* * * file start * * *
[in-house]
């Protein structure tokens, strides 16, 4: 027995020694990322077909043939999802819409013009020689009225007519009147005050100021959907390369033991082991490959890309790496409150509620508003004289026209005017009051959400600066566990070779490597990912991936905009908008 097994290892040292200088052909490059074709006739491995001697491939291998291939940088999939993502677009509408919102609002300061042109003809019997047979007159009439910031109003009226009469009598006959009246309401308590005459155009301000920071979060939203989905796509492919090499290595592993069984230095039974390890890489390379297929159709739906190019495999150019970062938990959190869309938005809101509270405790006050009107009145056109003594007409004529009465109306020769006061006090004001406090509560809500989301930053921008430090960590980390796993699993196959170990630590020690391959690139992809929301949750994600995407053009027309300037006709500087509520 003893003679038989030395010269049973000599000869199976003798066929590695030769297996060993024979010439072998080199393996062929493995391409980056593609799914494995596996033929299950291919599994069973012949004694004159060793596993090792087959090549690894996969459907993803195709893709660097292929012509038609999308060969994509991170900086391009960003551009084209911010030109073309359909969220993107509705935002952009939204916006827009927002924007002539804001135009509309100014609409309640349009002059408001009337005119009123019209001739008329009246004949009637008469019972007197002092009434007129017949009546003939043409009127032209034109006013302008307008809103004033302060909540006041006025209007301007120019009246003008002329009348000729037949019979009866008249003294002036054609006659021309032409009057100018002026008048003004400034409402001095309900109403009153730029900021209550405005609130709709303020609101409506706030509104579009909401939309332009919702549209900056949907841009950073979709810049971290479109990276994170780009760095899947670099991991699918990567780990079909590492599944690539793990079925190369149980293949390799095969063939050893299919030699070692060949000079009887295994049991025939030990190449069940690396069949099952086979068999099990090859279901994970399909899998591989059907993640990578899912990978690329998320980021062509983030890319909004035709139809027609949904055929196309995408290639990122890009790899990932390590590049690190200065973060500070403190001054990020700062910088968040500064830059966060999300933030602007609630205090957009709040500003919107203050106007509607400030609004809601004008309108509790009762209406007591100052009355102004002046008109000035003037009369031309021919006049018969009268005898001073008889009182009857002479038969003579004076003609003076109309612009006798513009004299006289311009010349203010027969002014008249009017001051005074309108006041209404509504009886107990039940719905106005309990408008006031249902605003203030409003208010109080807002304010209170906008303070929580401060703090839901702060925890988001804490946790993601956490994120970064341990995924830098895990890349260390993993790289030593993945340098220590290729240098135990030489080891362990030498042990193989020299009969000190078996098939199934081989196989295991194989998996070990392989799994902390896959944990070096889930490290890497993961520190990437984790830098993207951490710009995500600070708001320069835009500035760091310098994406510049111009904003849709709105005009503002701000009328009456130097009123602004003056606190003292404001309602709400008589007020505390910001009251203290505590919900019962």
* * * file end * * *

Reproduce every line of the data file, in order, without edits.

[in-house]
């Protein structure tokens, strides 16, 4: 027995020694990322077909043939999802819409013009020689009225007519009147005050100021959907390369033991082991490959890309790496409150509620508003004289026209005017009051959400600066566990070779490597990912991936905009908008 097994290892040292200088052909490059074709006739491995001697491939291998291939940088999939993502677009509408919102609002300061042109003809019997047979007159009439910031109003009226009469009598006959009246309401308590005459155009301000920071979060939203989905796509492919090499290595592993069984230095039974390890890489390379297929159709739906190019495999150019970062938990959190869309938005809101509270405790006050009107009145056109003594007409004529009465109306020769006061006090004001406090509560809500989301930053921008430090960590980390796993699993196959170990630590020690391959690139992809929301949750994600995407053009027309300037006709500087509520 003893003679038989030395010269049973000599000869199976003798066929590695030769297996060993024979010439072998080199393996062929493995391409980056593609799914494995596996033929299950291919599994069973012949004694004159060793596993090792087959090549690894996969459907993803195709893709660097292929012509038609999308060969994509991170900086391009960003551009084209911010030109073309359909969220993107509705935002952009939204916006827009927002924007002539804001135009509309100014609409309640349009002059408001009337005119009123019209001739008329009246004949009637008469019972007197002092009434007129017949009546003939043409009127032209034109006013302008307008809103004033302060909540006041006025209007301007120019009246003008002329009348000729037949019979009866008249003294002036054609006659021309032409009057100018002026008048003004400034409402001095309900109403009153730029900021209550405005609130709709303020609101409506706030509104579009909401939309332009919702549209900056949907841009950073979709810049971290479109990276994170780009760095899947670099991991699918990567780990079909590492599944690539793990079925190369149980293949390799095969063939050893299919030699070692060949000079009887295994049991025939030990190449069940690396069949099952086979068999099990090859279901994970399909899998591989059907993640990578899912990978690329998320980021062509983030890319909004035709139809027609949904055929196309995408290639990122890009790899990932390590590049690190200065973060500070403190001054990020700062910088968040500064830059966060999300933030602007609630205090957009709040500003919107203050106007509607400030609004809601004008309108509790009762209406007591100052009355102004002046008109000035003037009369031309021919006049018969009268005898001073008889009182009857002479038969003579004076003609003076109309612009006798513009004299006289311009010349203010027969002014008249009017001051005074309108006041209404509504009886107990039940719905106005309990408008006031249902605003203030409003208010109080807002304010209170906008303070929580401060703090839901702060925890988001804490946790993601956490994120970064341990995924830098895990890349260390993993790289030593993945340098220590290729240098135990030489080891362990030498042990193989020299009969000190078996098939199934081989196989295991194989998996070990392989799994902390896959944990070096889930490290890497993961520190990437984790830098993207951490710009995500600070708001320069835009500035760091310098994406510049111009904003849709709105005009503002701000009328009456130097009123602004003056606190003292404001309602709400008589007020505390910001009251203290505590919900019962």